WKU must make budget reductions

Caitlin Carter

WKU administrators have been crunching numbers recently.

On June 30, the federal stimulus funds that WKU — and other colleges and universities across the state — had been receiving through the American Recovery and Reinvestment Act of 2009 will expire.

While the state legislature is working to replace those funds, WKU will still face a budget reduction next year.

Ann Mead, vice president for Finance and Administration, said WKU is preparing for a budget reduction of about $2.3 million for the 2011-2012 school year.

WKU has been more fortunate than other universities that are facing budget reductions during tough economic times, she said.

“Some universities must decrease costs by so much that I don’t see how they’re still open,” Mead said.

In total, $97.4 billion in stimulus money was awarded from the Recovery Act to educators across the country, according to ed.gov.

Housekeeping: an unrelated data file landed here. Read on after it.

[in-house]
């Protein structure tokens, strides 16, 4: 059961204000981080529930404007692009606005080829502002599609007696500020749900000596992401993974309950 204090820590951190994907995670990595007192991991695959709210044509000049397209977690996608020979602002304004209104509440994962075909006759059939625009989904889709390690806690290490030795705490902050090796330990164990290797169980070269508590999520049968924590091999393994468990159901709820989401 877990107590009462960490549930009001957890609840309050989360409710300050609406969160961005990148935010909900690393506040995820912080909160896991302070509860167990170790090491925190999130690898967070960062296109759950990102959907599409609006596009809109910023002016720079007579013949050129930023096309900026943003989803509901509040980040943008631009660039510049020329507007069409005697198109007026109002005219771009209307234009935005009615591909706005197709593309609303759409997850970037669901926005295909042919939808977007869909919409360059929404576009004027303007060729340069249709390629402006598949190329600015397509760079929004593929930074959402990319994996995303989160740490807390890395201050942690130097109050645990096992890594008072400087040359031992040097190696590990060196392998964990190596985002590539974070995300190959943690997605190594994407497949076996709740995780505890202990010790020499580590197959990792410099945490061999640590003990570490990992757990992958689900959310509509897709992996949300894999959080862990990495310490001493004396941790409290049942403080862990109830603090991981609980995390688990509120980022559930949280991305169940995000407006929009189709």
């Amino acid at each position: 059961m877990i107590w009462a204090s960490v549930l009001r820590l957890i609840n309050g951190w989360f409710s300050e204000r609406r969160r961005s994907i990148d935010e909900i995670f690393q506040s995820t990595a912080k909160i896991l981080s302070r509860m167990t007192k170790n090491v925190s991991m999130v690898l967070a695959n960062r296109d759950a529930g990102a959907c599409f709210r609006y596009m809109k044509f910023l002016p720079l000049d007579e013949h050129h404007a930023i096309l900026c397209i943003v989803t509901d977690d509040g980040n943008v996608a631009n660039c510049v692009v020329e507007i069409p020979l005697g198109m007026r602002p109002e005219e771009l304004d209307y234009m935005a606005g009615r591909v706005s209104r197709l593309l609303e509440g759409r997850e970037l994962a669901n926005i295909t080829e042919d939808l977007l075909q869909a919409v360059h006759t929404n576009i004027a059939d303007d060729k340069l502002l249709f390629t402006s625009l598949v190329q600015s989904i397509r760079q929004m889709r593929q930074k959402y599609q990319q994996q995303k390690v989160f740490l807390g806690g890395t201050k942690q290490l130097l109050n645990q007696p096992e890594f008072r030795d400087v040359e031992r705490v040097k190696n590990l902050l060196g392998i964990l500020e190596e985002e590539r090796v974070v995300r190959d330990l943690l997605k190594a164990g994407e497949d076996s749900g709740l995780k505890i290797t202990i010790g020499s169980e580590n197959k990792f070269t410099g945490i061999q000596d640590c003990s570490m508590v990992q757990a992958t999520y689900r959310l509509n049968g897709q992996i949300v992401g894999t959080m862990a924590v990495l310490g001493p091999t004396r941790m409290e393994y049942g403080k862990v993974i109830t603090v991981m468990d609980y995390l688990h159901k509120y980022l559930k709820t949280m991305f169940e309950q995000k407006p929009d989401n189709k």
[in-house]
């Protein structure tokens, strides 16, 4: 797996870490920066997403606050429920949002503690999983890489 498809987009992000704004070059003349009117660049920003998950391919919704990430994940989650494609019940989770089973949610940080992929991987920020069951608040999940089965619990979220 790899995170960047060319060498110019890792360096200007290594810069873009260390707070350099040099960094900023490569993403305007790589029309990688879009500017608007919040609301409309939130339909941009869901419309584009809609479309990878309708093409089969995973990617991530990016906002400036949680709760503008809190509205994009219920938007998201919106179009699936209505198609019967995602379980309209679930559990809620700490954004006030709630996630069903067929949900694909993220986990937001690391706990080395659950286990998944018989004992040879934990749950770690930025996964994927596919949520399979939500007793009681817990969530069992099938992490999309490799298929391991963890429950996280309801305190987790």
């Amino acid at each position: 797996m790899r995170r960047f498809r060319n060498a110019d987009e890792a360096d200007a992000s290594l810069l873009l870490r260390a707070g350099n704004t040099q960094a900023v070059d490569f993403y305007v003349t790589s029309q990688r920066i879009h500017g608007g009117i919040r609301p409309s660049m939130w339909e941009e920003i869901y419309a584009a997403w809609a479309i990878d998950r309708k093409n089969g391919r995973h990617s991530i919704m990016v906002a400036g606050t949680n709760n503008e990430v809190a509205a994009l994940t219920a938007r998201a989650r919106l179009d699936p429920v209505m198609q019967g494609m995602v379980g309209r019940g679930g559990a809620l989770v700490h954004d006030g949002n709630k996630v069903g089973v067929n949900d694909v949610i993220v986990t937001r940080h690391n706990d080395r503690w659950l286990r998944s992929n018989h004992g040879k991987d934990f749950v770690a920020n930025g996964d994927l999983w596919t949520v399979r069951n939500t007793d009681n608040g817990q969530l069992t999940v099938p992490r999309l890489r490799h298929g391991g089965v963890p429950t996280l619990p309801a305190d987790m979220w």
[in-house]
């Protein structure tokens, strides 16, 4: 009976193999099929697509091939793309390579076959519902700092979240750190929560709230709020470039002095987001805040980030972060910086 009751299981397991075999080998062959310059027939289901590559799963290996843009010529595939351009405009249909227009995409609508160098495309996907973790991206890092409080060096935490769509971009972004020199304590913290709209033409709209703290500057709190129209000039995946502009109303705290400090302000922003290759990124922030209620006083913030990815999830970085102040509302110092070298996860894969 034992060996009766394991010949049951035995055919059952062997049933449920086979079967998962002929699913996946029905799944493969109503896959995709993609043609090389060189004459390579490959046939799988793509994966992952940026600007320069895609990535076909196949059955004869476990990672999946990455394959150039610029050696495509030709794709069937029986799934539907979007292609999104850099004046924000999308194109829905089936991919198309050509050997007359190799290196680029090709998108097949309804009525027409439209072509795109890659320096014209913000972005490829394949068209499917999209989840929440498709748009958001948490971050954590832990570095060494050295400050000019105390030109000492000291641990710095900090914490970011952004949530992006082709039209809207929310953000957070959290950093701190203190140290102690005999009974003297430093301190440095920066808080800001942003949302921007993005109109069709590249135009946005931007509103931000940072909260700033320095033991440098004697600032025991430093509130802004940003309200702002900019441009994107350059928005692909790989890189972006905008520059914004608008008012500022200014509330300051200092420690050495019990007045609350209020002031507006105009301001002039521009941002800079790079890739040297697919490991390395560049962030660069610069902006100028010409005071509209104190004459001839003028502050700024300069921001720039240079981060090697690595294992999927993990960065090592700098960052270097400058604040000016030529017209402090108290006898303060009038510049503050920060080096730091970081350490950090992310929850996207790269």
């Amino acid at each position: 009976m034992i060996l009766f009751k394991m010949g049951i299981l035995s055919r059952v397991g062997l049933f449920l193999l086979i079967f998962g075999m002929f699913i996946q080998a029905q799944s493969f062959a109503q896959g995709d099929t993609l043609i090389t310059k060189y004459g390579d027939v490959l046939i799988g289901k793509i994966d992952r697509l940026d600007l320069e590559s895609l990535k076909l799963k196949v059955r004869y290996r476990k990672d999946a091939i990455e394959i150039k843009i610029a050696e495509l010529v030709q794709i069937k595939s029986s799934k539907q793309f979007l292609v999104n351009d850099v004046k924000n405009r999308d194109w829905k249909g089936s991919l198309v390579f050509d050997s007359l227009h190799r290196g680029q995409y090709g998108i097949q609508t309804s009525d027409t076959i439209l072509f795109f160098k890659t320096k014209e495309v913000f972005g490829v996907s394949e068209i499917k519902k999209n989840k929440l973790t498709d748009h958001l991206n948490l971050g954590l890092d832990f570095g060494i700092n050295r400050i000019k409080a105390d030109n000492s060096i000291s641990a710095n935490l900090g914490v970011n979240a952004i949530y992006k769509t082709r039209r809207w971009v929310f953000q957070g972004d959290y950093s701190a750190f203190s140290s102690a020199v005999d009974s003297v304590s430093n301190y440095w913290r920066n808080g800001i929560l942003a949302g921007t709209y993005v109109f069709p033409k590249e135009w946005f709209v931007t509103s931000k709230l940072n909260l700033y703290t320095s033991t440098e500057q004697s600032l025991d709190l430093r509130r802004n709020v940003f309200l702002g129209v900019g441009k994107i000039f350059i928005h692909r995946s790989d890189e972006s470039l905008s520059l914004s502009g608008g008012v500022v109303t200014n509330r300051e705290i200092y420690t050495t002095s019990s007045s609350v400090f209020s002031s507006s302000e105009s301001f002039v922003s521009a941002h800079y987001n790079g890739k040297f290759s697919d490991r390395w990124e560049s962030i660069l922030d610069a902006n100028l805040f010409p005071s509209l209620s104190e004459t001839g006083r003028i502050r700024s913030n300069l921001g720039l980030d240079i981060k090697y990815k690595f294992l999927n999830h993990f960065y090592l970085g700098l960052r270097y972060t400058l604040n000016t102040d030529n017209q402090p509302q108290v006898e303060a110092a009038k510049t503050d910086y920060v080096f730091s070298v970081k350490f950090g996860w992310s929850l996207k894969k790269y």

WKU received $5.4 million in stimulus funds through the act, Mead said.

To compensate for the loss of the stimulus money, budget reductions must be made, Mead said.

Robbin Taylor, vice president for Public Affairs, said WKU must look at the situation plainly as a budget reduction.

“We’re not doing anything to prepare for the end of stimulus funding,” Taylor said. “We’re preparing to reduce our budgets by that amount.”

The $2.3 million reduction must be prorated across the major departments to determine what amount specifically each will lose, Mead said.

The largest reduction must come from Academic Affairs at about $1.5 million, she said.

Mead said the reductions must be made by July 1.

Budget reductions of between $1.6 million and $2 million are common for WKU, she said.

But there have been years where the university budget has been reduced by more than $4 million, she said.

Taylor said late last month that careful thought and consideration must go into reducing the budget.

“As an administrative council, we just got our numbers a week ago — our final numbers a week ago — so we’ll probably spend the next three to four weeks making decisions on what those cuts are going to look like,” Taylor said.

Mead said WKU’s administrative council will reconvene in mid-February to discuss the proposed budget reductions for each department.

She said there must be agreement that the reductions for each are feasible at the meeting.

“We have to think, ‘What if the economy tanked and the state couldn’t restore these funds?’” Mead said.